For the Front Exterior, we went with Hardi siding, brick foundation and black metal roofing. The exterior is painted in Eider White which has some gray undertones. All our posts are stained in Slate using a solid stain. I love the semi-circle driveway! Just a small section of lawn in front of the driveway really finishes off the landscaping. The landscaping around the porch includes Limelight Hydrangea, Butterfly Bush, Holly, Hardy Gardenia, Azalea, English Lavender, and Catmint. All the plants and shrubs are thriving in the full sun. I will have to relocate the Azaleas this fall because the growth has been so substantial in the bed that they need more room!

The Rear Exterior is finished in bricked Hardi siding. The paint color is Eider White and the posts are stained with solid finish in Slate. The deck boards are finished in semi-transparent Slate. We intend to screen the upper and lower decks this fall. The lawn is landscaped on the side walls with Cherry, Hydrangea, Butterfly, and Elderberry bushes. Additional English Lavender is planted in between each bush. Along the garage I planted a mix of wildflowers including Zinnia, Cosmos, Chickory, Poppy, Red Clover, and Coreopsis. These are also planted along the property fence, gate, and my vegetable garden.

The Foyer and Upstairs Hall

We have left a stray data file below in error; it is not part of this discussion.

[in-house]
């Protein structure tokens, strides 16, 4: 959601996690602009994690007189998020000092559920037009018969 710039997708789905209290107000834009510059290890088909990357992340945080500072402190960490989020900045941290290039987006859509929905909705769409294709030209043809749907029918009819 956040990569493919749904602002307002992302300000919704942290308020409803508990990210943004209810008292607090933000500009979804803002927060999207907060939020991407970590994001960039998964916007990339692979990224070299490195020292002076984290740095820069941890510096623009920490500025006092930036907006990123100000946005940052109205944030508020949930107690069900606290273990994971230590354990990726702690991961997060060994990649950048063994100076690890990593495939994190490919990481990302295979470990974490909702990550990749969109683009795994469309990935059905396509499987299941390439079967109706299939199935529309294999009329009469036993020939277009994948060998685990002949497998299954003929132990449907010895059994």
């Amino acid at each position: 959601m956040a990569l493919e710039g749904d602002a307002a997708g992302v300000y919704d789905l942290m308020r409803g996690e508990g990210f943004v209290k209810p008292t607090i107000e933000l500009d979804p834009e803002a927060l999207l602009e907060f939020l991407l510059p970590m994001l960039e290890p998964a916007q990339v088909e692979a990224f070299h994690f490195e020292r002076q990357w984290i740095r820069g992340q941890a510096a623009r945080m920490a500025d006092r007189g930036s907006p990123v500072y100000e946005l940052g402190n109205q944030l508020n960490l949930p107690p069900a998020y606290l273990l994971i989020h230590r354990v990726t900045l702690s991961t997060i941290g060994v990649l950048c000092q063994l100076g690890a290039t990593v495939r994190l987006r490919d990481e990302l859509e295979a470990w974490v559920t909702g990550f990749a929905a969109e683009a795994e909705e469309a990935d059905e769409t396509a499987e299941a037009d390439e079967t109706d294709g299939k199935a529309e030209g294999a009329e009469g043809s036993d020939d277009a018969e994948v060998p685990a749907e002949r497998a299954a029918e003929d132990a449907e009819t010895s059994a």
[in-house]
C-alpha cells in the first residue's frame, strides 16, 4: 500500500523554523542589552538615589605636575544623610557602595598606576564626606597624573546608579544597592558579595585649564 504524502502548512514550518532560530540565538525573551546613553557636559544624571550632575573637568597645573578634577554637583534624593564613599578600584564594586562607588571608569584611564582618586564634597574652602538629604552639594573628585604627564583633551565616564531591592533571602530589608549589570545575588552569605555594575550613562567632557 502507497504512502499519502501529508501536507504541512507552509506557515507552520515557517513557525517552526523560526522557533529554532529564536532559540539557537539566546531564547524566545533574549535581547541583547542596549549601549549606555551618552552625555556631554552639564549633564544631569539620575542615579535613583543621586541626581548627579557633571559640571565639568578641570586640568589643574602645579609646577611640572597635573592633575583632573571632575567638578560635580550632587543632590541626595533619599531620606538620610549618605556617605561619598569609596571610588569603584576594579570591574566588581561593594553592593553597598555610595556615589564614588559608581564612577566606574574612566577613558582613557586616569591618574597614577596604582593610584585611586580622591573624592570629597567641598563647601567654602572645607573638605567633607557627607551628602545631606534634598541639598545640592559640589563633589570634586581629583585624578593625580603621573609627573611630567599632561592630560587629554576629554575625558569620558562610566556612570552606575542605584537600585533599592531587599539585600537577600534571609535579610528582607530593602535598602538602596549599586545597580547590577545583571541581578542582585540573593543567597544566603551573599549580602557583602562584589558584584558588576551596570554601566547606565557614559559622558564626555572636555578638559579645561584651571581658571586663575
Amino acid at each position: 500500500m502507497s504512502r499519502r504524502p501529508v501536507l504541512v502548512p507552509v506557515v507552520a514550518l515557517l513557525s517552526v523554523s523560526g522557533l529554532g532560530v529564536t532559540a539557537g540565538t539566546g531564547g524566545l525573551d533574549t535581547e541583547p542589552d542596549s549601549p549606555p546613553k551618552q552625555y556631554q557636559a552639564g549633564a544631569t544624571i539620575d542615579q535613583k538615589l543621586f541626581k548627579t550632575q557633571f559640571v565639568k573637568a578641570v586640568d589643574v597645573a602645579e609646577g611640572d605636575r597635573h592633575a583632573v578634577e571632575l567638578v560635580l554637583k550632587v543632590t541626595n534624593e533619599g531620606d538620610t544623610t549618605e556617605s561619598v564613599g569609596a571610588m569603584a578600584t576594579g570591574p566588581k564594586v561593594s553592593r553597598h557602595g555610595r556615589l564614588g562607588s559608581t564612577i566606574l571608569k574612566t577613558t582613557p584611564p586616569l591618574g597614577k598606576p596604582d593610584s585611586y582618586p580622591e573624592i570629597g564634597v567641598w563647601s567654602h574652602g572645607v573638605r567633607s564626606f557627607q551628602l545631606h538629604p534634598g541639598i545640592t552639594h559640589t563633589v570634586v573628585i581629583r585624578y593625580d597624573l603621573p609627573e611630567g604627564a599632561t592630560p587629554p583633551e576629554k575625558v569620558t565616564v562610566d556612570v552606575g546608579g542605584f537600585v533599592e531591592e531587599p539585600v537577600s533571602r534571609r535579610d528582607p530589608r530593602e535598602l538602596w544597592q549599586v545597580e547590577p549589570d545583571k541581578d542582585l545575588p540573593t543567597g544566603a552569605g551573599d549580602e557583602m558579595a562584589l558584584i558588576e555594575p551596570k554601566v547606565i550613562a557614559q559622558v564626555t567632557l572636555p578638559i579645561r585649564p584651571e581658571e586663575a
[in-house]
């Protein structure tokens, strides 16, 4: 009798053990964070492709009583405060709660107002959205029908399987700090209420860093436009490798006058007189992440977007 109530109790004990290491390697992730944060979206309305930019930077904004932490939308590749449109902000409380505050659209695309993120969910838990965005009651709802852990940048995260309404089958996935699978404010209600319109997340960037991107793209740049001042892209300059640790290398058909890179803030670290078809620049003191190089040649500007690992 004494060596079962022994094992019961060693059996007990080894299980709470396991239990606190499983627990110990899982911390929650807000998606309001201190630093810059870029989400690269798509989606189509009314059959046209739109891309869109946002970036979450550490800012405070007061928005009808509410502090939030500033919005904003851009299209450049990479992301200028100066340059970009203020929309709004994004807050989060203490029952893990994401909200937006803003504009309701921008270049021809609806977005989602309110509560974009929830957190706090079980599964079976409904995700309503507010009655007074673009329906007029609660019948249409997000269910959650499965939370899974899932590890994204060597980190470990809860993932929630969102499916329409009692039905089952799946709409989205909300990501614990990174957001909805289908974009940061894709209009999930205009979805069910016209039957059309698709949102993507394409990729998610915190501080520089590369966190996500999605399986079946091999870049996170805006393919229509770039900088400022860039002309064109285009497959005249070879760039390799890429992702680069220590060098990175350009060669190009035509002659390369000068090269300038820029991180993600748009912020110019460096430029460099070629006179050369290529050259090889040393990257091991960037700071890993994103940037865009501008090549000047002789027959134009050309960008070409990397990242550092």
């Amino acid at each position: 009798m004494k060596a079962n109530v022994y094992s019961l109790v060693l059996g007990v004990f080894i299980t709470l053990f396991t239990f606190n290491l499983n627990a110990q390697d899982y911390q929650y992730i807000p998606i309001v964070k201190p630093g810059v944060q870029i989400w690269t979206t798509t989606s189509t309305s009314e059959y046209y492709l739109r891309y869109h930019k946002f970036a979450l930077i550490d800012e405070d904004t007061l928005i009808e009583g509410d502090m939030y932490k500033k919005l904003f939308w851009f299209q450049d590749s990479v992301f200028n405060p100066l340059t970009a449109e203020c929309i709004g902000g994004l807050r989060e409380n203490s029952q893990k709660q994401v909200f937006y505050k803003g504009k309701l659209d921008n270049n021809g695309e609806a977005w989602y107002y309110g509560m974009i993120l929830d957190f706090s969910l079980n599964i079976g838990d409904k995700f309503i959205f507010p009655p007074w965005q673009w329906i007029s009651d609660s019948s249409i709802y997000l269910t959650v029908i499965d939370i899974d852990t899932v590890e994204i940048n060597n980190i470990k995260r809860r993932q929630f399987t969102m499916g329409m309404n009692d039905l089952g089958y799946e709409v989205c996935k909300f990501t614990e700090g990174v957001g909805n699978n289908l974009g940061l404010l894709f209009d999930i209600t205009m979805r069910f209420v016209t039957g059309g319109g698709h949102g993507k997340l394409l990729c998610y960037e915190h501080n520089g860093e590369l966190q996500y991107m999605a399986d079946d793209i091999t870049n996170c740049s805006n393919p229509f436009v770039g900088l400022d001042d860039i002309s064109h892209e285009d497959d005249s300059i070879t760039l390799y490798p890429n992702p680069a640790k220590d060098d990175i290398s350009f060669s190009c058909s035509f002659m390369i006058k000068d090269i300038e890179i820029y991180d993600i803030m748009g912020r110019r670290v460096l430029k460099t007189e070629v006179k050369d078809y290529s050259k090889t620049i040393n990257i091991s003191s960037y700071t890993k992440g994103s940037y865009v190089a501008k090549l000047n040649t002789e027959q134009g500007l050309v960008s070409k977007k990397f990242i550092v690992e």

The extra-wide staircase welcomes you as you enter the house, but the wide-range view is what draws your attention as you step inside the cozy 1100 square foot main floor. We can’t take any credit for the view! God’s handiwork has us continually in awe as we take in in each day. The vastness of it is framed in the wall of windows along the back wall of each room.

Owner’s Suite

The Owner’s suite is the smallest of the three bedrooms because it has an on-suite bathroom. The French doors leading to the large covered porch make the room feel larger than it actually is. We love the cozy space! Jamey’s attention to detail really shines in the on-suite!

Open Living Space

Designing the open concept kitchen took a lot of time. Before the framing even began, consideration was given to the epic views and the kitchen wall was re-designed to encompass 4 windows instead of 2. This complicated some of the design, but the payoff is big with panoramic views in the kitchen, dining and living space. The contrast of whites with natural dark wood tones give a look of classic elegance. I love the stained butcher block countertops! The modern-farmhouse design is warm and welcoming- it’s exactly what I imagined it would be!

Guest Rooms and Bunks in the Hall